Gamete Intrafallopian Transfer (GIFT)The premise of this treatment is by extracting oocytes (eggs) from the female patient and transferring the oocyte and spermatozoa into the ampulla of the fallopian tube.
Infertility poses both a burden and hopelessness to couples and individuals seeking pregnancy. However with new advances in assisted reproductive technology, those afflicted with such issues may achieve fertility. Gamete Intrafallopian Transfer also known as (GIFT) is a procedure developed in the early 1980’s as an assisted reproductive technology. The premise of this treatment is by extracting oocytes (eggs) from the female patient and transferring the oocyte and spermatozoa into the ampulla of the fallopian tube. This allows for the natural process of fertilization to still occur in a modified in-vitro fertilization technique. Candidates for GIFT vary from female or male factor infertility and those with idiopathic infertility. GIFT can be done semi invasively by ultrasound guided needle transfer however most are still done via laparoscopy rendering less desirable compared to IVF.
Candidates for Gamete Intrafallopian Transfer (GIFT) include women who have a functioning fallopian tube either one or both, men with unexplained fertility or decreased sperm count, failed IVF attempts or male and female physical anomalies preventing natural conception. Though IVF has been shown superior to GIFT, it is nonetheless a method of fertilization that some may result in pregnancy for those seeking children.
A single Gamete Intrafallopian Transfer (GIFT) process is achieved during a month long cycle. The female patient is required to produce oocytes via ovarian hyperstimulation by taking fertility medications or timing of their natural cycle. A reproductive specialist or fertility specialist such as Reproductive endocrinology and infertility physicians (REI) or your OB GYN will conduct appointments to ultrasound the ovarian follicles and test for maturity. A specialist will also check for fallopian tube patency to rule in if the fallopian tube is capable of the fertilization. Once the tube and follicles are deemed mature and ready, another fertility medication hormone known as Human Chorionic Gonadotropin (hCG) will be given for ovulation to occur. 24-36 hours post hCG, the oocytes are harvested. The patient is under anesthesia during extraction as a minor incision is made laparoscopically through the abdomen to the ovaries where the oocytes are removed.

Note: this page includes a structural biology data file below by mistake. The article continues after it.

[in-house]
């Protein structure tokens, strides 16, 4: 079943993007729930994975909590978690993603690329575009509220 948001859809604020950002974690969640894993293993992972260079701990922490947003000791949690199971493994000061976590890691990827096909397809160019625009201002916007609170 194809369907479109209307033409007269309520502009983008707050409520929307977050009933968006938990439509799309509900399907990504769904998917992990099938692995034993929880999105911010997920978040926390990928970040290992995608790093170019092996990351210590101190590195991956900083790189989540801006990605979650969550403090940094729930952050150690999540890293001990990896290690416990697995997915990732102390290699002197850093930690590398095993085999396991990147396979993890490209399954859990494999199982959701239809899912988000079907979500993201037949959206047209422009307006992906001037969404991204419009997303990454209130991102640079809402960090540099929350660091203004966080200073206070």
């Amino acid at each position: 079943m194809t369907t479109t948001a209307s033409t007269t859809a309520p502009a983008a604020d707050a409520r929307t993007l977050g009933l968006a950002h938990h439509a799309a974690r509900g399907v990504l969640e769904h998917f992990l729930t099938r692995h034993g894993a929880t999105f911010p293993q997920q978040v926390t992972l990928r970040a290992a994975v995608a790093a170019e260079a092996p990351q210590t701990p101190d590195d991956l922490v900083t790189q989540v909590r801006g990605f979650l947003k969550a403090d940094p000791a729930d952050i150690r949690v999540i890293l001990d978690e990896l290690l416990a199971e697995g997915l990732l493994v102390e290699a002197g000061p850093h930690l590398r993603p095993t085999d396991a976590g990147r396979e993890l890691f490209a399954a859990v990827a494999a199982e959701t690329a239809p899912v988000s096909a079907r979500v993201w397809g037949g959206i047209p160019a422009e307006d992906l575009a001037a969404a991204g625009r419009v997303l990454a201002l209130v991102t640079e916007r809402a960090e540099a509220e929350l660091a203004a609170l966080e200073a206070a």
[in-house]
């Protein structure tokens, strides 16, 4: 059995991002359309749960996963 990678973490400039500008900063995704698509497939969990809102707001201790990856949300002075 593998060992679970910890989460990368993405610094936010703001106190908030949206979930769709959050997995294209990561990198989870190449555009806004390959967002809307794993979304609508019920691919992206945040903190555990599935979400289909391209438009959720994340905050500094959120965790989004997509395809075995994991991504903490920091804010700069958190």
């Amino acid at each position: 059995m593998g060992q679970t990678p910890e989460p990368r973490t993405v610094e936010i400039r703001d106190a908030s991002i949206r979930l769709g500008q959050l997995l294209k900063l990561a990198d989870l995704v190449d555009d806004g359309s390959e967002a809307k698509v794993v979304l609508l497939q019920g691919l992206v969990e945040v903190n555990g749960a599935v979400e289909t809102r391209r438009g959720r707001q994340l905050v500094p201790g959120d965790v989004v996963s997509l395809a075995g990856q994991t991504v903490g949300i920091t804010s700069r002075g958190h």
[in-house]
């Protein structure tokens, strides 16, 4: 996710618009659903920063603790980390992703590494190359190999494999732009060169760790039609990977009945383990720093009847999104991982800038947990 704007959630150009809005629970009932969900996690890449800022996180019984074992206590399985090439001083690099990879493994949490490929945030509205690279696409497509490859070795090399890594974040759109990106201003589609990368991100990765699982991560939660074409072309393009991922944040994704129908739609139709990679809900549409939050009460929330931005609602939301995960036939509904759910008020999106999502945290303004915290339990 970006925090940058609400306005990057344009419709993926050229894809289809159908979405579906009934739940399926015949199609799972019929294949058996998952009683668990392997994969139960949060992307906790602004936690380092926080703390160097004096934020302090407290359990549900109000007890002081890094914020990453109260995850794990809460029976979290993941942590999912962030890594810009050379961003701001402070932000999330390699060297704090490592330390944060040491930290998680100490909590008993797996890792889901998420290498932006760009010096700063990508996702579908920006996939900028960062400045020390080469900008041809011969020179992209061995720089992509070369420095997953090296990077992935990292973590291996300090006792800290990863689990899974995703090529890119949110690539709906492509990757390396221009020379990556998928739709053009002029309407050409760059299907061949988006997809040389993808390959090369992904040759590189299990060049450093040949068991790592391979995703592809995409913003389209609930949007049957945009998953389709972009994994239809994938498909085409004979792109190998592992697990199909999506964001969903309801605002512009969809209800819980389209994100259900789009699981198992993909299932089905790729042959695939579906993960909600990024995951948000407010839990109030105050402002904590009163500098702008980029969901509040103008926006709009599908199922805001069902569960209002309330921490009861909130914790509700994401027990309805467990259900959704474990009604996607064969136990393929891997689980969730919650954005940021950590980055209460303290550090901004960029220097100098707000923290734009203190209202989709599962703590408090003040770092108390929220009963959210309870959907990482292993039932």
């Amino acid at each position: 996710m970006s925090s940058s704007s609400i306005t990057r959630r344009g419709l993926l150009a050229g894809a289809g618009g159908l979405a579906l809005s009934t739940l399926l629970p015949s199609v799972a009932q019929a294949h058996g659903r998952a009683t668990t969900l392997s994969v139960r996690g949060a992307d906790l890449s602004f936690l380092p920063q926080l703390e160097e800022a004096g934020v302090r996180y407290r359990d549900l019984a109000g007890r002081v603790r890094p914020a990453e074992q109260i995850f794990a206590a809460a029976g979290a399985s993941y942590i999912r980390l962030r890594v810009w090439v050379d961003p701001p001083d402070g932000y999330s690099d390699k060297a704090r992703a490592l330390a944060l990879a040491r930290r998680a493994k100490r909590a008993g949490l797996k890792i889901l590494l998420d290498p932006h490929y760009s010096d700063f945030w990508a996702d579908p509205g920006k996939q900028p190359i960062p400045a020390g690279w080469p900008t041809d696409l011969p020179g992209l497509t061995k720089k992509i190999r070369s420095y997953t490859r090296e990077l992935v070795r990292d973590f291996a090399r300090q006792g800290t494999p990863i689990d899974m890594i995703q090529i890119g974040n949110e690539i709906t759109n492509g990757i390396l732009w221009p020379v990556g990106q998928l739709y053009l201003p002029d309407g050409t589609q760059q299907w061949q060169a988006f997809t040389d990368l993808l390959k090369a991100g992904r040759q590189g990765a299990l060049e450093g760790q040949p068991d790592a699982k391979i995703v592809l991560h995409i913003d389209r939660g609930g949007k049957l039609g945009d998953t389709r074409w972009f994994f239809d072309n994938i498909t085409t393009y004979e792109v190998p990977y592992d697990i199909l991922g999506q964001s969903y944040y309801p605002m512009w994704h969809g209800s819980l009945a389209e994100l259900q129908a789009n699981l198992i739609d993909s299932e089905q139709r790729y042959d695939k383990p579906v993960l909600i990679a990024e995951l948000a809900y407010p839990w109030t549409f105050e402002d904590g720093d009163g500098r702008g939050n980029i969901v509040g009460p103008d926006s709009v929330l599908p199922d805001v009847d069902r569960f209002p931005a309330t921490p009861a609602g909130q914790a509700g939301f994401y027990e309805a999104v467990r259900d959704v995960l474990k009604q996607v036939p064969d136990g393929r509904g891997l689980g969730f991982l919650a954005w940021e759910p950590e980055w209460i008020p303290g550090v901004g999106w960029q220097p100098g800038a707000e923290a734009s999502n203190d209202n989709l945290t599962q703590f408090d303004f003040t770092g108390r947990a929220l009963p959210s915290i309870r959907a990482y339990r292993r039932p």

Afterwards, the oocytes are returned via a catheter and injected into the tubal ampulla alongside the male’s spermatozoa laparoscopically. The female patient is advised to take progesterone-increasing medications to allow thickening of the uterus lining for implantation. The patient is advised to take rest and return to normal activities after a day. This process then allows fertility to hopefully take place and produce a viable embryo ready to be implanted in the uterus and maintain pregnancy. The typical number of oocytes injected vary from one to two with for those <40 years of age and up to four for those >40, along with > 50,000 sperm.
Several side effects and results may occur in those interested in GIFT. Hormone stimulation may result in uncomfortable symptoms ranging from anxiety, migraines, excessive sweating, edema and should be avoided in those with ovarian hyperstimulation syndrome (OHSS). The risk of multiple gestations is a possibility as more than one oocyte is implanted during GIFT. This can be a risk for the expecting mother as well as emotional distress to those who require a single gestation. GIFT requires anesthesia and semi invasive procedures which can heighten cautions in the patient. Uncertainty to whether the eggs will be fertilized or not is another risk associated with GIFT patients have to consider during unsuccessful fertilization.
Overall, Gamete Intrafallopian Transfer (GIFT) is an ART procedure that allows women with patent fallopian tubes and inability to conceive previously to allow fertilization. Due to the process taking place in the fallopian tubes, distinguishes it from other ART procedures for those ethically concerned of artificial insemination. GIFT has resulted in many pregnancies for those wanting children. Once the risks and benefits are assessed, GIFT may be a treatment option for you as well.